“Chapter Three: 28″
By: Fábio Moon & Gabriel Bá
Coloring: Dave Stewart
Lettering: Sean Konot
I wanted to review Daytripper when the first issue came out, before the blog existed. We set it up and issue two came out, and I still wanted to review it. I couldn’t bring myself to do it, though, and I’m glad I waited. Reviewing this series on the first issue wouldn’t have done it any justice or allowed me to really say anything; as it stands, I’m still hesitant to speak up on the third issue, because it’s going to be a work that’s judged on its whole. In a market where a great book like S.W.O.R.D. gets cancelled by the numbers on its third issue, it’s a pretty bold statement on Vertigo’s part to release something that’s not even going to really start to make sense until issue three. A lot of things started to click for me when I read “28” last night, however, and I feel like it’s time to talk about it.
One of the best discoveries I made in film school was the work of Krzysztof Kieślowski. He had a way of taking normal, everyday moments in life and elevating them to levels of great importance and meaning. This worked to tie the everyday existence of his characters into the arching theme of the film, oftentimes resulting in the medium itself or one of its aspects taking a role as one of the characters. The camera in Red is as much an actor as Irène Jacob; the music in Blue is working as hard as Juliette Binoche. They all, in turn, work towards the common meaning, avoiding hitting the viewer over the head with it but still carrying the message. It’s done with purpose, but not didactically, and the end result is lyrical.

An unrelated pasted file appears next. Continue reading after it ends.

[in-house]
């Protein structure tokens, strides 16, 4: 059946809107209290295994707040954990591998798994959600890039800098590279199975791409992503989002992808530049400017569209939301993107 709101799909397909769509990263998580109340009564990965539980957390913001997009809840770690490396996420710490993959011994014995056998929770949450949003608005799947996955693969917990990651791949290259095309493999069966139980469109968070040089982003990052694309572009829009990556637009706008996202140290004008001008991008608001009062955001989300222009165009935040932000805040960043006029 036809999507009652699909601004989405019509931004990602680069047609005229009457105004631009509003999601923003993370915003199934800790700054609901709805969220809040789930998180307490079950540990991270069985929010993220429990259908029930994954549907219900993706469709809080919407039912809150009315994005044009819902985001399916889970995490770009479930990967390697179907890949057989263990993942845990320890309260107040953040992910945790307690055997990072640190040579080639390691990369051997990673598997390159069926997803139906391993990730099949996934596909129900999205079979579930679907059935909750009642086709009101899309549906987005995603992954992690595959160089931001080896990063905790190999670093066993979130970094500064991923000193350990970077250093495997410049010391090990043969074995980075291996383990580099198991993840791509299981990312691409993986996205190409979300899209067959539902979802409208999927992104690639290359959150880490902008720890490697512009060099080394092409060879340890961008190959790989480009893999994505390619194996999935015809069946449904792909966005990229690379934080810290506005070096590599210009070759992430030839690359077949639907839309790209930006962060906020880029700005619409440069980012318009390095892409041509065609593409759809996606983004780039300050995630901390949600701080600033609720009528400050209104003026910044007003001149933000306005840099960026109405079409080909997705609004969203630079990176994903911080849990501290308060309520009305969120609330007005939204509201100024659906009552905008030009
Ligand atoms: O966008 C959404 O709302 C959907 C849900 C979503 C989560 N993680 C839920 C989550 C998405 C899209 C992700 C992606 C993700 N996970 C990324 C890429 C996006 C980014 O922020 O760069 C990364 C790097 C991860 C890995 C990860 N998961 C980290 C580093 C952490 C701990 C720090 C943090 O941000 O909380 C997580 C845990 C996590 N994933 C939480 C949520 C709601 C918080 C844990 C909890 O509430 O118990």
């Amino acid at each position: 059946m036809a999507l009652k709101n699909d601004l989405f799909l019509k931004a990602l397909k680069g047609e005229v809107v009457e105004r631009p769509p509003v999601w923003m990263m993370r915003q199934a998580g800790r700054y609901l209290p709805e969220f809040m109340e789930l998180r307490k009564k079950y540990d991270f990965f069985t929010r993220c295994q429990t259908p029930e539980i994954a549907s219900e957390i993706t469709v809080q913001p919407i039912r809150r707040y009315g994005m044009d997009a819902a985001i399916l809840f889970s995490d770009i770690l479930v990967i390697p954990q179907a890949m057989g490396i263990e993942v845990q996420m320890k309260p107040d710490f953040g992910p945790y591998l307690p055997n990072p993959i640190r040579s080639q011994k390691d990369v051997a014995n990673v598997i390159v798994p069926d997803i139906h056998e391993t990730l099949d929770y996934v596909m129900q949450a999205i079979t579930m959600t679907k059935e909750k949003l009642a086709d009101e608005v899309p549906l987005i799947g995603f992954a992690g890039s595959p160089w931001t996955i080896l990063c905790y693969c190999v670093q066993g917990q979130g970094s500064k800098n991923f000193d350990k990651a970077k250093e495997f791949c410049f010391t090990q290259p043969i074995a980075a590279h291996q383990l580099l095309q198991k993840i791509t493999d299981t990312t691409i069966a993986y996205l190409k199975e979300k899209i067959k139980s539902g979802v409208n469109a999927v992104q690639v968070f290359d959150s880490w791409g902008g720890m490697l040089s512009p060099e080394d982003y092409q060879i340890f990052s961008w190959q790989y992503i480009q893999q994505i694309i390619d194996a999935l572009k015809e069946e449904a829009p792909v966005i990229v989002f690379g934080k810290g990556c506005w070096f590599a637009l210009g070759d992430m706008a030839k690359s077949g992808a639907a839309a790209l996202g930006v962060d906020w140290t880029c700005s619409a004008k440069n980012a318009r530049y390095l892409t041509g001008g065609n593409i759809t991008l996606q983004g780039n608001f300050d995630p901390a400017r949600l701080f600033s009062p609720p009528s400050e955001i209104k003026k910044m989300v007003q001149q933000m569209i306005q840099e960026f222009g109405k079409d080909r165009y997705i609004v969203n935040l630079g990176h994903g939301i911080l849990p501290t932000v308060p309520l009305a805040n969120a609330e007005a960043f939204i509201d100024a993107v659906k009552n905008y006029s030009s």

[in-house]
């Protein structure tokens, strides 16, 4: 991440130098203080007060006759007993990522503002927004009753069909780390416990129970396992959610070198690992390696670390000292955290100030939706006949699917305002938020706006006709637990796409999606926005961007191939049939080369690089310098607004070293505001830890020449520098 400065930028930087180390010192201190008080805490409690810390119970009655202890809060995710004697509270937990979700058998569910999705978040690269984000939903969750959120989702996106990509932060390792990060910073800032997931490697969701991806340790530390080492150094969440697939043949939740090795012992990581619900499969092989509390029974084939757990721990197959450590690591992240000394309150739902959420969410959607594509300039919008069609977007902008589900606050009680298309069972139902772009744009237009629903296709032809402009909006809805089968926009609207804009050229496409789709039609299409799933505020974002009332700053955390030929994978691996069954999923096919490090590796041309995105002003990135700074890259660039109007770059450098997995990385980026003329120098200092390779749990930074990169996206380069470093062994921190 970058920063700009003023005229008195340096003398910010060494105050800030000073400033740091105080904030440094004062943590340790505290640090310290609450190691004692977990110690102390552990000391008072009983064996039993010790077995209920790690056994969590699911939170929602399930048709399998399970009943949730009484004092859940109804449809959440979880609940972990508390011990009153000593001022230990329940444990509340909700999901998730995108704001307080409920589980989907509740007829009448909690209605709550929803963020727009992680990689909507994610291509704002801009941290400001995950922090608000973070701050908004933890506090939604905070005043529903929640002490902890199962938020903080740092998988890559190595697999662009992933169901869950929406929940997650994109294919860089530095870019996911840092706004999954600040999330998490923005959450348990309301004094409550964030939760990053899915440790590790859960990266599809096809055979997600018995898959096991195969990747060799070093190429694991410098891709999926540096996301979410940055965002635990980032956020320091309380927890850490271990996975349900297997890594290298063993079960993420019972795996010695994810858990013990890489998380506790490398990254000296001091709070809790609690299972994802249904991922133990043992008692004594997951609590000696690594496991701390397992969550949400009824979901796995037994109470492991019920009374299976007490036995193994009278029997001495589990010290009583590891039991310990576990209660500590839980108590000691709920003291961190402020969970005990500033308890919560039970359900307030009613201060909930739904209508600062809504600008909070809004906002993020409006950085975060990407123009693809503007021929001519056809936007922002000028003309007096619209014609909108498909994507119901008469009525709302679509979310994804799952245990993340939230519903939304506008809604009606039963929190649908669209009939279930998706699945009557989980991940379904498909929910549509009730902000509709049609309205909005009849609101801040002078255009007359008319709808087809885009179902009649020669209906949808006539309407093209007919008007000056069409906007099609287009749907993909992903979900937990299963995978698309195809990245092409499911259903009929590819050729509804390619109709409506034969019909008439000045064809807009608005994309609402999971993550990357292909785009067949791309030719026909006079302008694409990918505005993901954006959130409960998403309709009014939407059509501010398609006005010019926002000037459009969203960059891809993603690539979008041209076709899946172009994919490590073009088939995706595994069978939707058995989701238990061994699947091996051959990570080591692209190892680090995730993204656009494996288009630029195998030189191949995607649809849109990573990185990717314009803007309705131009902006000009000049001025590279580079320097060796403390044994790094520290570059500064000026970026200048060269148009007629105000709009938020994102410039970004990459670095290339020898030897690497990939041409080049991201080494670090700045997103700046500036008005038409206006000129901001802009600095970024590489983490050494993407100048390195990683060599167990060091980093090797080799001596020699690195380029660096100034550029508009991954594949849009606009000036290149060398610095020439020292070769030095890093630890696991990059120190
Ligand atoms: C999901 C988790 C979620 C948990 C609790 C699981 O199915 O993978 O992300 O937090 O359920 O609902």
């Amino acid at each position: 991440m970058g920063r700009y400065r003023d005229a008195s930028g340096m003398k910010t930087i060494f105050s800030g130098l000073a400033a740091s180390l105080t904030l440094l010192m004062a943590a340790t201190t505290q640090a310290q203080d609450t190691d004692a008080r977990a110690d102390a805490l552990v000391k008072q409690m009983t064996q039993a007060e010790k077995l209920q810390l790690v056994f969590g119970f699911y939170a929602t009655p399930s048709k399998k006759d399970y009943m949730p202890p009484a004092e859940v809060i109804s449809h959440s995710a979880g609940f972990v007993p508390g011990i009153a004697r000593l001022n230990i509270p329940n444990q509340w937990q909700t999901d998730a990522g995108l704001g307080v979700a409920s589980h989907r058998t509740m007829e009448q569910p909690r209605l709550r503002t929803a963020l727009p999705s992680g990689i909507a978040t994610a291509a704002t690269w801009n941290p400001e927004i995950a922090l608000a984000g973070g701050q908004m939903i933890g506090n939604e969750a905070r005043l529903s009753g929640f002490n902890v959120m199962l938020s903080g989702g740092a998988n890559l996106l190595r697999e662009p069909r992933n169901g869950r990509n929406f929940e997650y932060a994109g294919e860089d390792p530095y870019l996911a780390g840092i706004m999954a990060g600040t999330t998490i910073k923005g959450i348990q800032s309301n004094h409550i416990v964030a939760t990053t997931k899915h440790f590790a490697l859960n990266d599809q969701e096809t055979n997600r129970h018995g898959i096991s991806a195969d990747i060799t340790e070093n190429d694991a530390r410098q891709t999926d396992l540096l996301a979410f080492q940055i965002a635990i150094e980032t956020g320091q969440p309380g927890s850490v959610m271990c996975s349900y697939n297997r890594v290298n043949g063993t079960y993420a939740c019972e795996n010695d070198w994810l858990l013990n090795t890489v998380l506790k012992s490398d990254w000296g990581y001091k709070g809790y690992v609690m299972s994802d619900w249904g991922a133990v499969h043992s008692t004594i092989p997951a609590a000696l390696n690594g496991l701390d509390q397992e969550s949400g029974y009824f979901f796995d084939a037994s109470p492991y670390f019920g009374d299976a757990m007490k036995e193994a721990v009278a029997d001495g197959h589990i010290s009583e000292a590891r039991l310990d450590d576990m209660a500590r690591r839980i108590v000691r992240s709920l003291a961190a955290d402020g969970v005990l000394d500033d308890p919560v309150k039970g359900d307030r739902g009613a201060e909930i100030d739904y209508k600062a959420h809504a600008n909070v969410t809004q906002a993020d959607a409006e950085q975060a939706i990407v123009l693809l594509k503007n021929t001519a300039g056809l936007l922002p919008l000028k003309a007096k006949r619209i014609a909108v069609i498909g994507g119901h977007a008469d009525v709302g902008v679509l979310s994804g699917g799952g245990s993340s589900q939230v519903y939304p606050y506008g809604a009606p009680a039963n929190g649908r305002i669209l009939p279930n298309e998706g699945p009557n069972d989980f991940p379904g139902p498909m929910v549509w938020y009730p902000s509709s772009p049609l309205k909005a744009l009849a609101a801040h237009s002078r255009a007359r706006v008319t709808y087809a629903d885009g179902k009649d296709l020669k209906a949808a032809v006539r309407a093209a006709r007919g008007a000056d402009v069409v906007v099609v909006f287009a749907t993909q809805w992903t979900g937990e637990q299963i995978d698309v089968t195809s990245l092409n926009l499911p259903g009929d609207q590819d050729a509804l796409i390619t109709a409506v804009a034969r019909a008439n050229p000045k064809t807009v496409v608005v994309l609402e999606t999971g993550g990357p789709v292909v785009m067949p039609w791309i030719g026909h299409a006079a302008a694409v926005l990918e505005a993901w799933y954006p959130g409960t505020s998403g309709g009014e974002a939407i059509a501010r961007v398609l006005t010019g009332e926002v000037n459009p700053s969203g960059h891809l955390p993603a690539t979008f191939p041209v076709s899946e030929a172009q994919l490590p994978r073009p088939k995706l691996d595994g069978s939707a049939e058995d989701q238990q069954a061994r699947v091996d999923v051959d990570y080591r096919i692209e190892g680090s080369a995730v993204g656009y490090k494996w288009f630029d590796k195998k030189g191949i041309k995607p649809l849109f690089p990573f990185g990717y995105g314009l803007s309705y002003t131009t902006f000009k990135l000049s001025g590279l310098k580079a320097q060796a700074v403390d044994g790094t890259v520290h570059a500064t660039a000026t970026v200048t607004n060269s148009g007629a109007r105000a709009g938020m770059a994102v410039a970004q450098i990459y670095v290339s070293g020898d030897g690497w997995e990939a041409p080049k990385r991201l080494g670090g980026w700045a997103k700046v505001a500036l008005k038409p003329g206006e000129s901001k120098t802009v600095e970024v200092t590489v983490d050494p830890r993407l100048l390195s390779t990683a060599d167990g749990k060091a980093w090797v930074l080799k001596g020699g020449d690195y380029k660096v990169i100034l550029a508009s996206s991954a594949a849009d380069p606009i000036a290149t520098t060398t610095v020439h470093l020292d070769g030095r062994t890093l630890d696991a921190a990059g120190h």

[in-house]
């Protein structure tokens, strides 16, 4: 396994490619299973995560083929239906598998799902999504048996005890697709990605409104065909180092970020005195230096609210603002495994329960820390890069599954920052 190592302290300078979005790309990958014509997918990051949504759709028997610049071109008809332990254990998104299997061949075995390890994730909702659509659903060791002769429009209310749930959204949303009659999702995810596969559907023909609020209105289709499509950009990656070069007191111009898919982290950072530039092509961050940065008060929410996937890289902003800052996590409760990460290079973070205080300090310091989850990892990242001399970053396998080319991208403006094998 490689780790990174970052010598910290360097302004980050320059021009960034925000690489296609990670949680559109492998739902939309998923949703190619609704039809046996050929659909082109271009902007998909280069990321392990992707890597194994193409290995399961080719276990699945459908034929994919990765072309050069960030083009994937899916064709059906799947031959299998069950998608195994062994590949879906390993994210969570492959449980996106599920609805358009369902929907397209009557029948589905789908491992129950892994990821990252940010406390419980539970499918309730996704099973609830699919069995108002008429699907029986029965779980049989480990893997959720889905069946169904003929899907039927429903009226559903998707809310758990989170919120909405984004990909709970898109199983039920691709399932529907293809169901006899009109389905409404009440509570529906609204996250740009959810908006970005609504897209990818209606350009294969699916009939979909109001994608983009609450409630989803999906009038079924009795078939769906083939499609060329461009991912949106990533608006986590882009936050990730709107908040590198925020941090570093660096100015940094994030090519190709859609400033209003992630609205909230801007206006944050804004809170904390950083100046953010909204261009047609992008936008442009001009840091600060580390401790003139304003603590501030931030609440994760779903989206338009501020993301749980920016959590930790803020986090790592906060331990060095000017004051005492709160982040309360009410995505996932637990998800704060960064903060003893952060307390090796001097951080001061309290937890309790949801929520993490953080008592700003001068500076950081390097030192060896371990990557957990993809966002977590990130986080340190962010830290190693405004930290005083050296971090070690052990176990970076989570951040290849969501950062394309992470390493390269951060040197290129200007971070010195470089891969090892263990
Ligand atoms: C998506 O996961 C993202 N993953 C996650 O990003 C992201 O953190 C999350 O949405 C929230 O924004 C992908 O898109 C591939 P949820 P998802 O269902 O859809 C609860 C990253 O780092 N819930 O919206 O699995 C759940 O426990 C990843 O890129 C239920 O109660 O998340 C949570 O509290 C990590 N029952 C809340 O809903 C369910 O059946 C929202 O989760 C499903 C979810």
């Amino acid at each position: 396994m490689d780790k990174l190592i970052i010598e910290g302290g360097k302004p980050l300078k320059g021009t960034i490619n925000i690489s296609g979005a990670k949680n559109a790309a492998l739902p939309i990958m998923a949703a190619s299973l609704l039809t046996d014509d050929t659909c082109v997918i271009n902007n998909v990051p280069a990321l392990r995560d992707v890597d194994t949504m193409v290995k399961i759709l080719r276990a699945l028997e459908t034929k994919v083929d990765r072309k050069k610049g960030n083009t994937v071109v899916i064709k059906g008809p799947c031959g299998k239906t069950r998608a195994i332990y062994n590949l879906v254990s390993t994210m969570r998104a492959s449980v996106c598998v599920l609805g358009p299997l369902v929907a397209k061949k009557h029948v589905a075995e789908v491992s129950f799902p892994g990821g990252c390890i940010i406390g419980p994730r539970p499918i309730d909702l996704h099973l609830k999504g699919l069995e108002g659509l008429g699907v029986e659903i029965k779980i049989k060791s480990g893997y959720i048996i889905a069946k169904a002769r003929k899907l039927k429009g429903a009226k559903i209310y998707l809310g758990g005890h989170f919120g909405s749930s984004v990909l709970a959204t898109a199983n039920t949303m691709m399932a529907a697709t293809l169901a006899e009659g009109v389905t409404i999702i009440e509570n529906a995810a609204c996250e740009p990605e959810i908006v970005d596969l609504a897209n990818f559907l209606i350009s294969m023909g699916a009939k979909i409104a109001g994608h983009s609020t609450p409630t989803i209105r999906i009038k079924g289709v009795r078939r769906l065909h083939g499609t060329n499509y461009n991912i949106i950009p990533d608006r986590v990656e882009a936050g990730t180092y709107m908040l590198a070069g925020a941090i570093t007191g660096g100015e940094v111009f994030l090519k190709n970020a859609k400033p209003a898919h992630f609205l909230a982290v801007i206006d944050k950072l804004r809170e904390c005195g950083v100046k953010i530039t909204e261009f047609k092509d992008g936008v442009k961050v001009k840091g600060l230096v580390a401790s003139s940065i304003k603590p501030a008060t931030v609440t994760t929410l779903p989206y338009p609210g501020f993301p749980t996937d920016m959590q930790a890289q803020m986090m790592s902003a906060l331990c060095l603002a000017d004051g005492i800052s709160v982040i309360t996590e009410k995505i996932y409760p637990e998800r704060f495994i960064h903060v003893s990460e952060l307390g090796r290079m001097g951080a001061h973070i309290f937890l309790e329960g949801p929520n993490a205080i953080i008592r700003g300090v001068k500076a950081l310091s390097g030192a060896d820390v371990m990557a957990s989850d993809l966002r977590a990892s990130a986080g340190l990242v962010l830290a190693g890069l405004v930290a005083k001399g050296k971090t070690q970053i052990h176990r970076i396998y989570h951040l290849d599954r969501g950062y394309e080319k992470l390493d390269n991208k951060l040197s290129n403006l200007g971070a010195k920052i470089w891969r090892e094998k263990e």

Bá and Moon are in the process of accomplishing the same thing with Daytripper. On the surface, each issue is a slice of Brás de Oliva Domingos’ life; not random, meaningless moments, but the normal points of focus we all encounter. The day we meet someone, the day they leave our lives. A trip somewhere you may never go again, an important milestone for someone close to you. It’s a tribute to the twins’ writing that Brás’ internal dialogue is completely natural while maintaining the poignancy. He’s easy-going and instantly relatable, a character the reader can empathize with in the first few pages of the book.
Each issue has its own theme, at least so far, and this is where the similarity to Kieślowski really comes into focus. Issue one, being our introduction to the characters, is about life and death. (Since it is the intro, I expect the themes in issue one to be revisited in issue ten.) Issue two is all about faith. Issue three is about love. Each of these themes merge with Brás’ life by the end of each issue, punctuated with what other critics are calling the book’s “twist.” I think it’s a little unfair to put what Bá and Moon are doing here in the same category as your average M. Night Shyamalan movie, but I will admit that the quirky nature of the setup was the main thing that made me stop and wonder what they were up to with issue one. By issue two, however, the purpose starts to clear up; the narrative conceit feels less like a gimmick and more like the necessary punctuation to the moment where Brás touches the beating heart of the issue’s theme. His moment of absolute faith, his first awareness of true love– every time, the twist drives home the essential, shared humanity of Brás’s adventures.
I’m glad the series is as long as it is. I have seven more issues to enjoy more as my awareness of what they’re trying to do grows. Part of me hopes I’ve not got it all right, that I’ve missed something that will reveal another layer of the book’s magical realism, though either way I expect I’ll be surprised more than once as things progress. Fábio and Gabriel have really created something special here. Get in on the ground floor if you can.